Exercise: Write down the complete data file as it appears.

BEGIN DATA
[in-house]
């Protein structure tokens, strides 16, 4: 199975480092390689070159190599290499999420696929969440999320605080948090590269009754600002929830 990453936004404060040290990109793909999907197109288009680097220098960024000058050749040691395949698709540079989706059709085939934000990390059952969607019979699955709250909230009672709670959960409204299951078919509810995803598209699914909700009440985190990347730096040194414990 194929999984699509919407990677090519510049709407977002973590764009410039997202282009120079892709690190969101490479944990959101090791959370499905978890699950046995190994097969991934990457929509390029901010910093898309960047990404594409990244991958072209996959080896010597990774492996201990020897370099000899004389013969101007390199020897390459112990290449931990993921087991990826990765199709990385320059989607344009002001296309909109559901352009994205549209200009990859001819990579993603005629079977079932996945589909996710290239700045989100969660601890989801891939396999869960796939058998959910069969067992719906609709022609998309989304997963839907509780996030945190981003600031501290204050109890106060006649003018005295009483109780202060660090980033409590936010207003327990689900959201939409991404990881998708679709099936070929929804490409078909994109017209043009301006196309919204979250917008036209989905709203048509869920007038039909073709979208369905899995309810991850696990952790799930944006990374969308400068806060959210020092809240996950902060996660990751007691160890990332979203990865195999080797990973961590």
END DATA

[in-house]
């Protein structure tokens, strides 16, 4: 199975480092390689070159190599290499999420696929969440999320605080948090590269009754600002929830 990453936004404060040290990109793909999907197109288009680097220098960024000058050749040691395949698709540079989706059709085939934000990390059952969607019979699955709250909230009672709670959960409204299951078919509810995803598209699914909700009440985190990347730096040194414990 194929999984699509919407990677090519510049709407977002973590764009410039997202282009120079892709690190969101490479944990959101090791959370499905978890699950046995190994097969991934990457929509390029901010910093898309960047990404594409990244991958072209996959080896010597990774492996201990020897370099000899004389013969101007390199020897390459112990290449931990993921087991990826990765199709990385320059989607344009002001296309909109559901352009994205549209200009990859001819990579993603005629079977079932996945589909996710290239700045989100969660601890989801891939396999869960796939058998959910069969067992719906609709022609998309989304997963839907509780996030945190981003600031501290204050109890106060006649003018005295009483109780202060660090980033409590936010207003327990689900959201939409991404990881998708679709099936070929929804490409078909994109017209043009301006196309919204979250917008036209989905709203048509869920007038039909073709979208369905899995309810991850696990952790799930944006990374969308400068806060959210020092809240996950902060996660990751007691160890990332979203990865195999080797990973961590």